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The GNU compiler provides these extensions to the C++ language (and you
can also use most of the C language extensions in your C++ programs). If you
want to write code that checks whether these features are available, you can
test for the GNU compiler the same way as for C programs: check for a
__GNUC__. You can also use
test specifically for GNU C++ (see section `Standard Predefined Macros' in The C Preprocessor).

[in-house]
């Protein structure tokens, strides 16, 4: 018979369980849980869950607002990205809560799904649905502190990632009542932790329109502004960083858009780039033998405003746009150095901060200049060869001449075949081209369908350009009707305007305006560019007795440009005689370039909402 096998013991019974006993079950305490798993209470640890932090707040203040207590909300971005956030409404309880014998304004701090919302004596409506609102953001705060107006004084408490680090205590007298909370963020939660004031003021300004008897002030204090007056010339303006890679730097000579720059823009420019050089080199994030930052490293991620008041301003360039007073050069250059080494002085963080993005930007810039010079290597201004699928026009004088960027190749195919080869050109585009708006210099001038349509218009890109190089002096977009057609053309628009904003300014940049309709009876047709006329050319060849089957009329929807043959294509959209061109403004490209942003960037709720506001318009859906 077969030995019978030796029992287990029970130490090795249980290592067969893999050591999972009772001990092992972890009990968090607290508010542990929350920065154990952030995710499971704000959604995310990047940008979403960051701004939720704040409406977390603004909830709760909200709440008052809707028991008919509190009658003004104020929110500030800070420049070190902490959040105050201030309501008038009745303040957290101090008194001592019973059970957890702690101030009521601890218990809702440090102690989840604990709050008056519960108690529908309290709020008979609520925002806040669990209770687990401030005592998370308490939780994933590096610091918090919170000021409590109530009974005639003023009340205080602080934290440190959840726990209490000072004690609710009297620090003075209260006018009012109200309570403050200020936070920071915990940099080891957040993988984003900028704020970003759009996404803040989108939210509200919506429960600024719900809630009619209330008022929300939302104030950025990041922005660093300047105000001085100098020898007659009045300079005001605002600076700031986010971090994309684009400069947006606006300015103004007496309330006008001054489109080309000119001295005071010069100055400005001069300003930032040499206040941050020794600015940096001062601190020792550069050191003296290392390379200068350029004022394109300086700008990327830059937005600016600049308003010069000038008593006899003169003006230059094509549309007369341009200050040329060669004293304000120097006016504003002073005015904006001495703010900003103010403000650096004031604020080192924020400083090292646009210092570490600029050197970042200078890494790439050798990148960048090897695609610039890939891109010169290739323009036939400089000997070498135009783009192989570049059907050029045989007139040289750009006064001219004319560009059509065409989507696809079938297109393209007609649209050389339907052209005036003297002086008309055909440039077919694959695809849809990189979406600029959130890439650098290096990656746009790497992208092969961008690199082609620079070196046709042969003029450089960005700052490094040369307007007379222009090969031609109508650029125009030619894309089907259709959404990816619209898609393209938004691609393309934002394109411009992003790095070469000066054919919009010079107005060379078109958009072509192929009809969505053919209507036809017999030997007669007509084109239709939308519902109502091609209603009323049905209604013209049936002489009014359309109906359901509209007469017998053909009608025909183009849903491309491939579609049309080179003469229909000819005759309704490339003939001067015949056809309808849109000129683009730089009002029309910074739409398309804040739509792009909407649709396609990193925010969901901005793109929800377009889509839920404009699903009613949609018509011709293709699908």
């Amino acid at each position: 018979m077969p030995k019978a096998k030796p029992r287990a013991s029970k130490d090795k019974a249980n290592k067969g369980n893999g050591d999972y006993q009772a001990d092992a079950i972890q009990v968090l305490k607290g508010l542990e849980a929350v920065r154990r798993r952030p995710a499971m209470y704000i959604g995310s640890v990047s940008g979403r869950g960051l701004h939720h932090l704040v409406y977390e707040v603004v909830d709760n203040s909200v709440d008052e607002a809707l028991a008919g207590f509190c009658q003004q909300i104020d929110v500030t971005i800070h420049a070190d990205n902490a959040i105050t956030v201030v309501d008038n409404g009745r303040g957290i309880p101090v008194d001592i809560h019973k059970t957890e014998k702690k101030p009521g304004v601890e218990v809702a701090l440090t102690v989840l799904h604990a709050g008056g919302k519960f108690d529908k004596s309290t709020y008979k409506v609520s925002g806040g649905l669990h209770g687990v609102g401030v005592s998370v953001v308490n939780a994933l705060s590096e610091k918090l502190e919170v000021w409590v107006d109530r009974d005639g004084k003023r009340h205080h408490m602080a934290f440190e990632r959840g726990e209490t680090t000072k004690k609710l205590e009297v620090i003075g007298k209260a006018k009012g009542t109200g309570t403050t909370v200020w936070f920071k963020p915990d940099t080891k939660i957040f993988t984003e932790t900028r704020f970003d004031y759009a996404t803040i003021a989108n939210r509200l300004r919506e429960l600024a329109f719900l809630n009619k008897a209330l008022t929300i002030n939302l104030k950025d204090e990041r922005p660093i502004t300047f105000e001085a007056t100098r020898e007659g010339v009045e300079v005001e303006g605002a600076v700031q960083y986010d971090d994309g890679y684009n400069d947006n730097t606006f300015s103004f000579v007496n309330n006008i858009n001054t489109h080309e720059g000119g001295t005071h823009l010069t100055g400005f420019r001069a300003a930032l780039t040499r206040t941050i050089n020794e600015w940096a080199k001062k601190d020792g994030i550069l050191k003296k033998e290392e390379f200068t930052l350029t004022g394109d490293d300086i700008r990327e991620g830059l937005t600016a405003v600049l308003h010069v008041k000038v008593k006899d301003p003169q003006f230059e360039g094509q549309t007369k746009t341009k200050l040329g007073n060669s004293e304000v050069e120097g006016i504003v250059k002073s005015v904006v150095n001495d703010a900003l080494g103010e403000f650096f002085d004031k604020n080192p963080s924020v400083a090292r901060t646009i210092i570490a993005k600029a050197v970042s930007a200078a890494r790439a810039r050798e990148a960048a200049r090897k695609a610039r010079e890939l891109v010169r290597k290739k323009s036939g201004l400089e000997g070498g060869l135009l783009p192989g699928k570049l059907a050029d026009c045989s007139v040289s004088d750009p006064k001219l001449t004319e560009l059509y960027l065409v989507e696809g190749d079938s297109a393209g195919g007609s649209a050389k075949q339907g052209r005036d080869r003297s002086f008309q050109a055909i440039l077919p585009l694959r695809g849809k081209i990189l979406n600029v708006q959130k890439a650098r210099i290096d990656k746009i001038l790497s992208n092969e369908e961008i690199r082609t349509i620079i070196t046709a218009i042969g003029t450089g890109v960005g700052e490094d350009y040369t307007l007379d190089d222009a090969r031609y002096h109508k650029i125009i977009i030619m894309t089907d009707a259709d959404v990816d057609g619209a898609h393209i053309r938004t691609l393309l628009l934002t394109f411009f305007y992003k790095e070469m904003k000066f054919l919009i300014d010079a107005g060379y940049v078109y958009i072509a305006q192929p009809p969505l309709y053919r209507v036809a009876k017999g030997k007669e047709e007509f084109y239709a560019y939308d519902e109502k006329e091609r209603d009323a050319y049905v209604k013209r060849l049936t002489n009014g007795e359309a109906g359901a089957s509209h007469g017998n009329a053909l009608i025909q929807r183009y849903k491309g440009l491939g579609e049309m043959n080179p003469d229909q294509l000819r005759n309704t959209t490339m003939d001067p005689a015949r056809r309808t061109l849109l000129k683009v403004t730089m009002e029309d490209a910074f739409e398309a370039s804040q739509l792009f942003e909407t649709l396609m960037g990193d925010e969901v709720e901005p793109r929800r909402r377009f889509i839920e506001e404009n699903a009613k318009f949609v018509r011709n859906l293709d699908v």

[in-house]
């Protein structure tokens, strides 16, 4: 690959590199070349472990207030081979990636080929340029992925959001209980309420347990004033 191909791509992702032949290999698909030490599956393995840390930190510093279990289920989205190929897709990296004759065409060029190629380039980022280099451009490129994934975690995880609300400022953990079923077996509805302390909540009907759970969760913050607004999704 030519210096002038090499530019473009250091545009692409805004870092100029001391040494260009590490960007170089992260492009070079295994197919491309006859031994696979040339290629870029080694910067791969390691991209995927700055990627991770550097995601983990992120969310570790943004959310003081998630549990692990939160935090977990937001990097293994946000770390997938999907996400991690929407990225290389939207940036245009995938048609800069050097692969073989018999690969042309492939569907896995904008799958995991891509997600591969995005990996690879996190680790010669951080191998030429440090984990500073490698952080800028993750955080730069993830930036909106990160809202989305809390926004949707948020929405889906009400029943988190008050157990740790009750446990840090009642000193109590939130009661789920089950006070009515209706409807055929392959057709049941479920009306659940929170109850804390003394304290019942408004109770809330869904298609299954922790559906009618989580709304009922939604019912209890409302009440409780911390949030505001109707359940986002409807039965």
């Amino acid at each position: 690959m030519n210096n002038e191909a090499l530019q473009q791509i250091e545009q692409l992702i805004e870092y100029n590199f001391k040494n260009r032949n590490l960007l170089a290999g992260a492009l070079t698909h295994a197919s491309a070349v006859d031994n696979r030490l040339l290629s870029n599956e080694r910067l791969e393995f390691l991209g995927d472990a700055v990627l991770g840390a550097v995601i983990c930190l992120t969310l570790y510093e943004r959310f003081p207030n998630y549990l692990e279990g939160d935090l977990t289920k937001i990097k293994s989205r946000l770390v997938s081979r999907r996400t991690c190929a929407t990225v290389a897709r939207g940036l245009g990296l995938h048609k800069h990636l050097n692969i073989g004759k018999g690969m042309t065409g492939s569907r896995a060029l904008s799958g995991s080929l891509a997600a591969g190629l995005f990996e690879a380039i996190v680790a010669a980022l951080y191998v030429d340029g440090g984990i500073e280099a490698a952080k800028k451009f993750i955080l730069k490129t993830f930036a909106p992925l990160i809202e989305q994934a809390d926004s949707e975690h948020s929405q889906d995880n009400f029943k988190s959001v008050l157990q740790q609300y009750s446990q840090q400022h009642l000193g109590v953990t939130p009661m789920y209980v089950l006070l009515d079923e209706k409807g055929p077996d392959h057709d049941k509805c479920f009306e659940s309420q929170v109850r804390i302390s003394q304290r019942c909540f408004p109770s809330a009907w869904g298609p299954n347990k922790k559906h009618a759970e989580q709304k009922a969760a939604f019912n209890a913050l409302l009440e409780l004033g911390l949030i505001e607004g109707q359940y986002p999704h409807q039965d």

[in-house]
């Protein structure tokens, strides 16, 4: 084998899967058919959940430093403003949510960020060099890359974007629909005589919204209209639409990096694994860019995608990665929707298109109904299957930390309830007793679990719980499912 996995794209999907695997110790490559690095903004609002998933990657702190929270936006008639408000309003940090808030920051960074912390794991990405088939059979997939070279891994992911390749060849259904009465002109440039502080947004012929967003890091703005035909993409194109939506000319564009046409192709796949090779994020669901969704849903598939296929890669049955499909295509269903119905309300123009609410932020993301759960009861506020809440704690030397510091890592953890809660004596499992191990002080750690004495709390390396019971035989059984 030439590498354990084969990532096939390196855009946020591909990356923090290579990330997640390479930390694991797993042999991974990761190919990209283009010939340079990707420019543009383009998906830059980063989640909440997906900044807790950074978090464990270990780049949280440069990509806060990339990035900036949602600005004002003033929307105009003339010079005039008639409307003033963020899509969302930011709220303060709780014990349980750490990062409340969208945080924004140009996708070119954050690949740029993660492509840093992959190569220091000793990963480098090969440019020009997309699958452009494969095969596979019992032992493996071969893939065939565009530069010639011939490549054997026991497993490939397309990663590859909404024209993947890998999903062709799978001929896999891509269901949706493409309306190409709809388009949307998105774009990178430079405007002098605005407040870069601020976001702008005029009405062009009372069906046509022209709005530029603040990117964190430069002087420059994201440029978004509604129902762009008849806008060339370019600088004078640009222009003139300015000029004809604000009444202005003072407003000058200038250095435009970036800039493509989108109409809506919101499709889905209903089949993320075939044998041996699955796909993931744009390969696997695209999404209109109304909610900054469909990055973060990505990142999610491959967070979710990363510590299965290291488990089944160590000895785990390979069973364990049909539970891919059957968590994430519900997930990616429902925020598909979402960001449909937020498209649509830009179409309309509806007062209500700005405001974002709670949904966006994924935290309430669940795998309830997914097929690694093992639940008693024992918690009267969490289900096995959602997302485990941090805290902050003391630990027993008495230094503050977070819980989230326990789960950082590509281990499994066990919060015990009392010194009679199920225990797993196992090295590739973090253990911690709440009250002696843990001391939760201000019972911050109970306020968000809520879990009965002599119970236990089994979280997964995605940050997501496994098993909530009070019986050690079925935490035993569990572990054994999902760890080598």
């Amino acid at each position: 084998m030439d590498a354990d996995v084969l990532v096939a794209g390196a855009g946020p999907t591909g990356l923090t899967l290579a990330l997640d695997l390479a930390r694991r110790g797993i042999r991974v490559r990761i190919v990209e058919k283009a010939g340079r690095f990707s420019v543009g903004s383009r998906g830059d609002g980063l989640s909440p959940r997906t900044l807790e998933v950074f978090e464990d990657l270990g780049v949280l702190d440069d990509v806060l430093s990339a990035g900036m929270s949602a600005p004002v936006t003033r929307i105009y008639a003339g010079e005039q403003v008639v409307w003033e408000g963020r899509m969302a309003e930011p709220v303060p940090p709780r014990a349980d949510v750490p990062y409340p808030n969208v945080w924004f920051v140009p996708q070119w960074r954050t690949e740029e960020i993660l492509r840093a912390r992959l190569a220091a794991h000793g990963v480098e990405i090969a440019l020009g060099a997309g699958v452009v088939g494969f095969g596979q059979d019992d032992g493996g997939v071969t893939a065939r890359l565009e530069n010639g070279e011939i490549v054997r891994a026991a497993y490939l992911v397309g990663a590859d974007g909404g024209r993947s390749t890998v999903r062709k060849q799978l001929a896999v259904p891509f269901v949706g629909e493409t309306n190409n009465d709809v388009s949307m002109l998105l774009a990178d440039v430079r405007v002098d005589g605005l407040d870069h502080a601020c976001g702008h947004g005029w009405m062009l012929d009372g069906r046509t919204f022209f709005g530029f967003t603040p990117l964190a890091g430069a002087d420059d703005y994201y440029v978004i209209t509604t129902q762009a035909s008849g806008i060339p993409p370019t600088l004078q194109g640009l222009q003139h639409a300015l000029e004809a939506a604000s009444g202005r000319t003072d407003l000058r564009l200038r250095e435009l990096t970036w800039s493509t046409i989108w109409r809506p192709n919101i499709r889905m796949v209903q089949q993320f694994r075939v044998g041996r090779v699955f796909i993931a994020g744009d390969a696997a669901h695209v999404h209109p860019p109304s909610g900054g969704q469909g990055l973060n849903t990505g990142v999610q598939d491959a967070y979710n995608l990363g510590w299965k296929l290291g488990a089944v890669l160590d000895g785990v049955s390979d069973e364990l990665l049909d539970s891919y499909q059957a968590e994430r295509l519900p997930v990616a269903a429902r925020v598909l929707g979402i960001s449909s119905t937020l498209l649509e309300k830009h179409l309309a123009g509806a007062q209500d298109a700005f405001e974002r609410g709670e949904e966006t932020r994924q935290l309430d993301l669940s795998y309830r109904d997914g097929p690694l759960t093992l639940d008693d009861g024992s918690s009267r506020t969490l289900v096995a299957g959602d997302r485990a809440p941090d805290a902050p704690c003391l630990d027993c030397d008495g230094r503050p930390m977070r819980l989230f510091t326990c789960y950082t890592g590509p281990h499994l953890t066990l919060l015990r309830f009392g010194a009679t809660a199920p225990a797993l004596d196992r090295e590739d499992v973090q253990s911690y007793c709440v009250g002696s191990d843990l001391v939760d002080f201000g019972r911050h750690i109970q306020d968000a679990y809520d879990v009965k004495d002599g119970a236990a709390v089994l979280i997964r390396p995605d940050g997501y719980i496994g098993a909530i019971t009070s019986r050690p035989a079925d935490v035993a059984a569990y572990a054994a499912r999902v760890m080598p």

6.1 Minimum and Maximum Operators in C++ C++ Minimum and maximum operators. 6.2 When is a Volatile Object Accessed? What constitutes an access to a volatile object. 6.3 Restricting Pointer Aliasing C99 restricted pointers and references. 6.4 Vague Linkage Where G++ puts inlines, vtables and such. 6.5 Declarations and Definitions in One Header You can use a single C++ header file for both declarations and definitions. 6.6 Where's the Template? Methods for ensuring that exactly one copy of each needed template instantiation is emitted. 6.7 Extracting the function pointer from a bound pointer to member function You can extract a function pointer to the method denoted by a `->*' or `.*' expression. 6.8 C++-Specific Variable, Function, and Type Attributes Variable, function, and type attributes for C++ only. 6.9 Java Exceptions Tweaking exception handling to work with Java. 6.10 Deprecated Features Things might disappear from g++. 6.11 Backwards Compatibility Compatibilities with earlier definitions of C++.
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